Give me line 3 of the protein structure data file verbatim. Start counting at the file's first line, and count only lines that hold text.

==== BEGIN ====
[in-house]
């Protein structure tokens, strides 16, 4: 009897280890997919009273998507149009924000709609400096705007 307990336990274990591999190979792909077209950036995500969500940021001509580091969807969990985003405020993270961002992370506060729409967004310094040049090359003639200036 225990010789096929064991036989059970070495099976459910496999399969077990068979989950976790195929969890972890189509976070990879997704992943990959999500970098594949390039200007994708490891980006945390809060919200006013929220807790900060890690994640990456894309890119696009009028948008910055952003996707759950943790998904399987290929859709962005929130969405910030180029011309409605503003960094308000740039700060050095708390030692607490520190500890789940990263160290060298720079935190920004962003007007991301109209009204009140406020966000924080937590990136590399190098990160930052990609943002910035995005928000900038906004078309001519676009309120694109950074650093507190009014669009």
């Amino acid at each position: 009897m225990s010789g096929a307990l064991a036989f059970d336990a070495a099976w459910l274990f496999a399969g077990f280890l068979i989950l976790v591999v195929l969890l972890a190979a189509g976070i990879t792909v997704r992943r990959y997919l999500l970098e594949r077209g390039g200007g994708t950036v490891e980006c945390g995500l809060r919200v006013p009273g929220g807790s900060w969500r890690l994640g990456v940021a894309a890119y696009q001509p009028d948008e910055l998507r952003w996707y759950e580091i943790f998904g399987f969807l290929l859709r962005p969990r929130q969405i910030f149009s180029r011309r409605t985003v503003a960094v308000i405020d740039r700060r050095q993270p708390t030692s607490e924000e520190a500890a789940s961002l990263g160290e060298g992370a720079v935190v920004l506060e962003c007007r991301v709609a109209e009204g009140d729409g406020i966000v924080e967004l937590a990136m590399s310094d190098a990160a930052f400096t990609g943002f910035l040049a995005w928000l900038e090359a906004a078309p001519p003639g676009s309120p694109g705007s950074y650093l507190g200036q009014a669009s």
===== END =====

């Amino acid at each position: 009897m225990s010789g096929a307990l064991a036989f059970d336990a070495a099976w459910l274990f496999a399969g077990f280890l068979i989950l976790v591999v195929l969890l972890a190979a189509g976070i990879t792909v997704r992943r990959y997919l999500l970098e594949r077209g390039g200007g994708t950036v490891e980006c945390g995500l809060r919200v006013p009273g929220g807790s900060w969500r890690l994640g990456v940021a894309a890119y696009q001509p009028d948008e910055l998507r952003w996707y759950e580091i943790f998904g399987f969807l290929l859709r962005p969990r929130q969405i910030f149009s180029r011309r409605t985003v503003a960094v308000i405020d740039r700060r050095q993270p708390t030692s607490e924000e520190a500890a789940s961002l990263g160290e060298g992370a720079v935190v920004l506060e962003c007007r991301v709609a109209e009204g009140d729409g406020i966000v924080e967004l937590a990136m590399s310094d190098a990160a930052f400096t990609g943002f910035l040049a995005w928000l900038e090359a906004a078309p001519p003639g676009s309120p694109g705007s950074y650093l507190g200036q009014a669009s």